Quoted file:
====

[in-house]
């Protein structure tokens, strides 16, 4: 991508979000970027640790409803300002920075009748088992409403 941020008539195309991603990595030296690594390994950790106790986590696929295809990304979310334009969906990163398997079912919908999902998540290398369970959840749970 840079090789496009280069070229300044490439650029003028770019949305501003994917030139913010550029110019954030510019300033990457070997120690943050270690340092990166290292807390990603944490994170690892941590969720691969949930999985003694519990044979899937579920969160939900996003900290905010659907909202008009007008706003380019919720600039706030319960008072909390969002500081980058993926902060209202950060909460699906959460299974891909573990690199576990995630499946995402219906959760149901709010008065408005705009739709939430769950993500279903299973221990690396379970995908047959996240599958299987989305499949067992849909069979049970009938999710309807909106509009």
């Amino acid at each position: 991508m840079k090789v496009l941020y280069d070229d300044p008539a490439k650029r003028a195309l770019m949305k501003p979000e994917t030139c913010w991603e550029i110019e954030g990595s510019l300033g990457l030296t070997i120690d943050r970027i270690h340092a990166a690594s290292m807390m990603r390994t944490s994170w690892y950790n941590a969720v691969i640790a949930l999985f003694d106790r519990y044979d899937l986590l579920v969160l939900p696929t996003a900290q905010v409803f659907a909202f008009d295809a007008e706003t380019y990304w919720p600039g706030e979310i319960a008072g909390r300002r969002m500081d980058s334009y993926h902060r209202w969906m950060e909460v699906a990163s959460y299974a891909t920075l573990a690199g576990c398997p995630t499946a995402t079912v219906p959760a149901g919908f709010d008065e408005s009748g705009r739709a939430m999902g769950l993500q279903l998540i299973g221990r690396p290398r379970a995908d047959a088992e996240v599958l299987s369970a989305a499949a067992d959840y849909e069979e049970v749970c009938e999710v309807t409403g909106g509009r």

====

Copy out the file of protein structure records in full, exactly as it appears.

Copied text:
[in-house]
């Protein structure tokens, strides 16, 4: 991508979000970027640790409803300002920075009748088992409403 941020008539195309991603990595030296690594390994950790106790986590696929295809990304979310334009969906990163398997079912919908999902998540290398369970959840749970 840079090789496009280069070229300044490439650029003028770019949305501003994917030139913010550029110019954030510019300033990457070997120690943050270690340092990166290292807390990603944490994170690892941590969720691969949930999985003694519990044979899937579920969160939900996003900290905010659907909202008009007008706003380019919720600039706030319960008072909390969002500081980058993926902060209202950060909460699906959460299974891909573990690199576990995630499946995402219906959760149901709010008065408005705009739709939430769950993500279903299973221990690396379970995908047959996240599958299987989305499949067992849909069979049970009938999710309807909106509009």
């Amino acid at each position: 991508m840079k090789v496009l941020y280069d070229d300044p008539a490439k650029r003028a195309l770019m949305k501003p979000e994917t030139c913010w991603e550029i110019e954030g990595s510019l300033g990457l030296t070997i120690d943050r970027i270690h340092a990166a690594s290292m807390m990603r390994t944490s994170w690892y950790n941590a969720v691969i640790a949930l999985f003694d106790r519990y044979d899937l986590l579920v969160l939900p696929t996003a900290q905010v409803f659907a909202f008009d295809a007008e706003t380019y990304w919720p600039g706030e979310i319960a008072g909390r300002r969002m500081d980058s334009y993926h902060r209202w969906m950060e909460v699906a990163s959460y299974a891909t920075l573990a690199g576990c398997p995630t499946a995402t079912v219906p959760a149901g919908f709010d008065e408005s009748g705009r739709a939430m999902g769950l993500q279903l998540i299973g221990r690396p290398r379970a995908d047959a088992e996240v599958l299987s369970a989305a499949a067992d959840y849909e069979e049970v749970c009938e999710v309807t409403g909106g509009r």